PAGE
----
Long-Term Risks To The Naira

Short-Term Outlook

The Nigerian naira has recovered from its 2013 lows of around NGN164.00 in September to trade at NGN158.53/US$ on the interbank market at the time of writing on December 4. Although this recovery has come at the cost of declining foreign exchange reserves, we believe that these remain large enough - at US$44.5bn on December 2 - for the authorities to defend the currency against significant weakness in short term. Indeed, officials have demonstrated, through both actions and words, that they value naira stability and we therefore expect the exchange rate to remain at around its current level for the next few months.

Core View

Recovery From September 2013 Lows
Nigeria - Exchange Rate, NGN/US$

Long-Term Risks To The Naira

BMI ZAMBIA CURRENCY FORECAST
Spot Short-Term 2014 2015
NGN/US$, ave 158.53 160.00 162.50 167.50
NGN/EUR, ave 215.55 206.38 206.03
CBN Policy Rate, % eop 12.00% 12.00% 12.00% 10.00%
Source: BMI, December 4 2013

Short-Term Outlook

The Nigerian naira has recovered from its 2013 lows of around NGN164.00 in September to trade at NGN158.53/US$ on the interbank market at the time of writing on December 4. Although this recovery has come at the cost of declining foreign exchange reserves, we believe that these remain large enough - at US$44.5bn on December 2 - for the authorities to defend the currency against significant weakness in short term. Indeed, officials have demonstrated, through both actions and words, that they value naira stability and we therefore expect the exchange rate to remain at around its current level for the next few months.

Recovery From September 2013 Lows
Nigeria - Exchange Rate, NGN/US$

Core View

Although the naira has appreciated by around 3.4% over the last three months, we believe that the fundamental pressures remain to the downside. The recovery of the currency has been accompanied by a continued decline in foreign exchange reserves, which suggests that the appreciation has been a result of the Central Bank of Nigeria (CBN) supplying more foreign currency to the market, rather than a shift in fundamentals underpinning the currency.

Reserves Continue To Decline
Nigeria - Official Foreign Exchange Reserves, US$bn

Data from the CBN show that the amount that it offers at its twice weekly wholesale Dutch auction has averaged US$315mn during the second half of 2013 up from US$238mn during H113 and US$188mn during the final six months of 2012. Looking at the balance of payments provisional data for Q313, it is not immediately obvious where the increase in demand, which has led to this increase in dollar offerings from the CBN, has come from. Indeed, the data show that the current account surplus for the quarter was the highest it has been for more than three years at US$11.1bn while the capital and financial account recorded a surplus of US$1.1bn. This means that net errors and omissions came in at a whopping US$12.2bn for the quarter.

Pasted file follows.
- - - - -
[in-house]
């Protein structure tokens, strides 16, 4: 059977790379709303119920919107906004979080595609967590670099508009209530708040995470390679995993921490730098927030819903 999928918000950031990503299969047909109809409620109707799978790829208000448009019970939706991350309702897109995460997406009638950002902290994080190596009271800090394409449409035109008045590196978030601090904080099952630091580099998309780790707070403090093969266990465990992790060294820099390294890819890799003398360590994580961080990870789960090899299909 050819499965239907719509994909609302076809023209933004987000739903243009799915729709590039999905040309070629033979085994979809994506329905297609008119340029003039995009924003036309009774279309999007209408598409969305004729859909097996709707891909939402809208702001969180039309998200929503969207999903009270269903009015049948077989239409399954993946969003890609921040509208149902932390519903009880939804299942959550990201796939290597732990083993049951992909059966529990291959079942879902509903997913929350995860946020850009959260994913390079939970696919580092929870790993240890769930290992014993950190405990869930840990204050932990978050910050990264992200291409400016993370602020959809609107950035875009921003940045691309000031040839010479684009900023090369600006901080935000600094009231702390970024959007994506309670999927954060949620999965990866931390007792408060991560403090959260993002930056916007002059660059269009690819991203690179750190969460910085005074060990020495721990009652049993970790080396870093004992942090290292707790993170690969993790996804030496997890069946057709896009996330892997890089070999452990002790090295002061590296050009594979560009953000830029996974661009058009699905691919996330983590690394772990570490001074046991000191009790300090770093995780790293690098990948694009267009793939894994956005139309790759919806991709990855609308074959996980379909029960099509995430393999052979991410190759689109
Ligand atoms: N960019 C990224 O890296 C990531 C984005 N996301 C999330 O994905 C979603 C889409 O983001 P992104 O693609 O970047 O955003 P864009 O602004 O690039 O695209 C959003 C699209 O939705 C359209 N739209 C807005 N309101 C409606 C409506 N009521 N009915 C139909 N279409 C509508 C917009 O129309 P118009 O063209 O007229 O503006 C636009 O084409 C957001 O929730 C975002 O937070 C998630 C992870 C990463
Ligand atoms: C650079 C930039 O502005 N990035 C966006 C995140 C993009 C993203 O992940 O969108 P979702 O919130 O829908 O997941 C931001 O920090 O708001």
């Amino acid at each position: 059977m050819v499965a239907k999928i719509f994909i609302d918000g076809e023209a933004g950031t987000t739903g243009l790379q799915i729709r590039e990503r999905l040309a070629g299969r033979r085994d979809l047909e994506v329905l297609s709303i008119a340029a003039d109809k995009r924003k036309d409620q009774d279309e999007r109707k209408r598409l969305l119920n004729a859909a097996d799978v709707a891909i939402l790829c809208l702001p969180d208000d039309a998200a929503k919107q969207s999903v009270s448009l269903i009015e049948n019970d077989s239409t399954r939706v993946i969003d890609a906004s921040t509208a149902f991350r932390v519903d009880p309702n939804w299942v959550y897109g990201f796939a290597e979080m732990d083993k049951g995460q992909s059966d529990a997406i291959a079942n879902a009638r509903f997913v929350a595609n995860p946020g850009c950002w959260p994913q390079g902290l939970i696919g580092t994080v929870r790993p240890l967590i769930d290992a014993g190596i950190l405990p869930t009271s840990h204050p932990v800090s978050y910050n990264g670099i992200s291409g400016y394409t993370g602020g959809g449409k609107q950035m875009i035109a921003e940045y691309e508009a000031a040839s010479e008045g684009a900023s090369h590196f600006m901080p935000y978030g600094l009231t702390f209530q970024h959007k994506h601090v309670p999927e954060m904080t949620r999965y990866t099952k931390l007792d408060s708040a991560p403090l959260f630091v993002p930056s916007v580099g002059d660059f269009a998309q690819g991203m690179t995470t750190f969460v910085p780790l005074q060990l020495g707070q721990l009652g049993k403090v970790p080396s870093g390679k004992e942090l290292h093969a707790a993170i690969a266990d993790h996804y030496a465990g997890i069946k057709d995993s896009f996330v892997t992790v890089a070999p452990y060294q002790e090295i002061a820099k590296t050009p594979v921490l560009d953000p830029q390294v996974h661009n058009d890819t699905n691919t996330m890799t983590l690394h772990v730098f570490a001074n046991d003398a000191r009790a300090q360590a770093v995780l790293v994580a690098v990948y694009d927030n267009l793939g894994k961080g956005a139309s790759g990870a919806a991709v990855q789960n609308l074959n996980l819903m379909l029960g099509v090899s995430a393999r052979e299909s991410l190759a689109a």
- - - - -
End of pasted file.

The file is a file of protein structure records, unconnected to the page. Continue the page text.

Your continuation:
With political uncertainty on the rise following the split in the ruling People's Democratic Party in September 2013, the demand for hard currency from wealthy Nigerians looking to protect assets has likely increased. At the same time, with 2015 elections looking more likely to be hard-fought as a result of recent developments, it is probable that the country's patronage system has shifted up a gear. Unaccounted-for demand for foreign exchange from the country's politicians to oil the wheels of this system is therefore likely to have contributed to overall FX demand.

Sanusi Factor

Central Bank Governor Sanusi Lamido Sanusi has gone on record recently to reiterate his commitment to currency and price stability. We therefore believe that he will tighten policy if he deems the pressures on the currency have become too great and that he will use the country's sizeable foreign exchange reserves to protect the currency against whatever pressures persist. However, Sanusi is set to leave office in June 2014 after confirming that he will not run for a second term at the helm of the central bank. It is impossible to know whether his successor - whose identity is unknown at this stage - will keep policy tight to ward off depreciatory pressures or if he or she will be willing to run down reserves to the same extent to protect the currency. Even if Sanusi's successor continues with the same broad policies, unless there is a shift in the fundamental dynamics underpinning the currency, reserves will continue to decline to a point where it will no longer be viable to support the currency. We therefore believe that the longer term risks to the naira are weighted to the downside.

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